Friday, February 7, 2014

A Woman at Age 61

Susannah Conway turned 41 this week and celebrated her milestone with many blog sisters posting about aging. As I read through the posts, the unsettled feeling that has been plaguing me over the past year began stirring. I remember turning forty with all its hopes and transitions and open spaces to dream.

But now I am sixty-one. Even typing the words feels strange. There are things about turning 61 that nobody told me, such as the threat of losing the ability to dream. Dreams are a part of the DNA of hope. Hope is vital to living with intention and zeal. I found it a bit of a shock when I realized time to do some of the things I've always dreamed of doing is running out. The ability to change careers or homes or life direction becomes more limited. Fear of losing a partner becomes a possibility rather than something that may happen down the road. Stress begins to show up more readily in the wrinkles of my face. Physical problems wear me down more easily. A nap in my chair is a necessity on some days rather than a luxury.

Many of my friends have undergone incredibly difficult circumstances in 2013. At a time when I thought we would be enjoying life, perhaps traveling, laughing, experiencing new adventures, many of us were fighting for survival, undergoing unexpected tests of faith.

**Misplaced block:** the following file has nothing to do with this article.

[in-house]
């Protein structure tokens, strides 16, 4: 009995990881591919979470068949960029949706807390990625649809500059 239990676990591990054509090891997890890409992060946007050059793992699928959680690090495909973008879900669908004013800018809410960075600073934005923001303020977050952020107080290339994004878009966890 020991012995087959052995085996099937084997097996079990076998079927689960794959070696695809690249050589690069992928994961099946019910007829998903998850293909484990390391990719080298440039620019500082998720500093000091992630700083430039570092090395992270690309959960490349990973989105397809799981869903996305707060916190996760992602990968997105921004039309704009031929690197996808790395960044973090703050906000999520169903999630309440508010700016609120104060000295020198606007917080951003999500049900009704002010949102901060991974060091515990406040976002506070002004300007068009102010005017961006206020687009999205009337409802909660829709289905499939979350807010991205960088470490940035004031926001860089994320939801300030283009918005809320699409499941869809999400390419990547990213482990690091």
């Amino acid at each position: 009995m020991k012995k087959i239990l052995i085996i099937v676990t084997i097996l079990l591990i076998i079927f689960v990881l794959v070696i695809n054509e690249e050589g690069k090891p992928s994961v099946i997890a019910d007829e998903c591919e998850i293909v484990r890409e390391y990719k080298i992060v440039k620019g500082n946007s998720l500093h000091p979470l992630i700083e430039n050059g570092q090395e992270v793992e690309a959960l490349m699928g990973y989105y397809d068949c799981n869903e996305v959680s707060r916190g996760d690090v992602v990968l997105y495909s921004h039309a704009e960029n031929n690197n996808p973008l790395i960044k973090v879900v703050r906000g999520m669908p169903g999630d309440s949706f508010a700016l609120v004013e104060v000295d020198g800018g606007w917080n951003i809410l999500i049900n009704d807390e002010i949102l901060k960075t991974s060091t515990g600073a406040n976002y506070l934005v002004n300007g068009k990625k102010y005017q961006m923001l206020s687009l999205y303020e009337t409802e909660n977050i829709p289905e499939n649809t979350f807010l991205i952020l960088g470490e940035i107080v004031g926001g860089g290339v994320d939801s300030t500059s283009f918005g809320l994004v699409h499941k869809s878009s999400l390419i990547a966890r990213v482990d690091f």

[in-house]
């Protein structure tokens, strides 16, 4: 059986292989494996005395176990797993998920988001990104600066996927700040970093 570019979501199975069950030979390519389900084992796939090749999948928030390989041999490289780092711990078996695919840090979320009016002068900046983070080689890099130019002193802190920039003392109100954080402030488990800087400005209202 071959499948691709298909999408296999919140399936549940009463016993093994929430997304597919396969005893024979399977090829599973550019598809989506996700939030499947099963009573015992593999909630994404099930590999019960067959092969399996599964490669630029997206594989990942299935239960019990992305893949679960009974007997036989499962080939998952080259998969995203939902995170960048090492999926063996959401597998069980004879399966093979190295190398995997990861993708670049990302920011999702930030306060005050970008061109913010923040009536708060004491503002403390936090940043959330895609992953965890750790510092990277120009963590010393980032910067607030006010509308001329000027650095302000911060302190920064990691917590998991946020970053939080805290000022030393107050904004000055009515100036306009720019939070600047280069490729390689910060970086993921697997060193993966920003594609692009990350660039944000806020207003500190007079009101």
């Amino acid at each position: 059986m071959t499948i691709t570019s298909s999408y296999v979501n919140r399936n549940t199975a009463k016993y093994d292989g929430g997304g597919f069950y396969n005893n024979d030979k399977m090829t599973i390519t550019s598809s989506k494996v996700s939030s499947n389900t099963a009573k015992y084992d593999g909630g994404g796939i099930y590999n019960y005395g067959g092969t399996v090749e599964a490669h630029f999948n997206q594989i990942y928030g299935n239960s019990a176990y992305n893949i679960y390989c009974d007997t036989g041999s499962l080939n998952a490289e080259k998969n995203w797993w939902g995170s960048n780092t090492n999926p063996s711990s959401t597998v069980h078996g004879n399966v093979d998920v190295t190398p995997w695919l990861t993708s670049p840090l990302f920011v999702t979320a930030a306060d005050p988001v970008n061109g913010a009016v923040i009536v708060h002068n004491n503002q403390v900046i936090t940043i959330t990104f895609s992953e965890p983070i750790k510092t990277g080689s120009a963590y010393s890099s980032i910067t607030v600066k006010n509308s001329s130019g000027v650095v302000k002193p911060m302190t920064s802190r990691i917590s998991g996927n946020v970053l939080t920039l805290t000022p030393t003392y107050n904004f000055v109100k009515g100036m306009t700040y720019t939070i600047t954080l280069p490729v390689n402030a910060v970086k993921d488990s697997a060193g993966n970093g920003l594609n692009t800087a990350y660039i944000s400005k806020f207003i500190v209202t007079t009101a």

There are years that ask questions and years that give answers. Then there are years marked by transition when it is simply not easy to find solid footing, knowing what defines one's life in this place and time.

In the year and a half spent in my sixties, I am learning to open my hands, letting go over and over again, and open my heart to a compassion born out of brokeness. Material things have lost their glow as well as the need to accomplish something each and every day. I count it a good day when I have experienced peace, practiced gratitude, and know my family is safe and well.

My books are my treasures, my journal is my go-to, and my time with Jesus every morning is my sacred space. Joy springs up in me when I talk to one of my children or grandchildren. Complexities have given way to simplicity.

If it is the Lord's will that I am alive today, I breathe and I rejoice.

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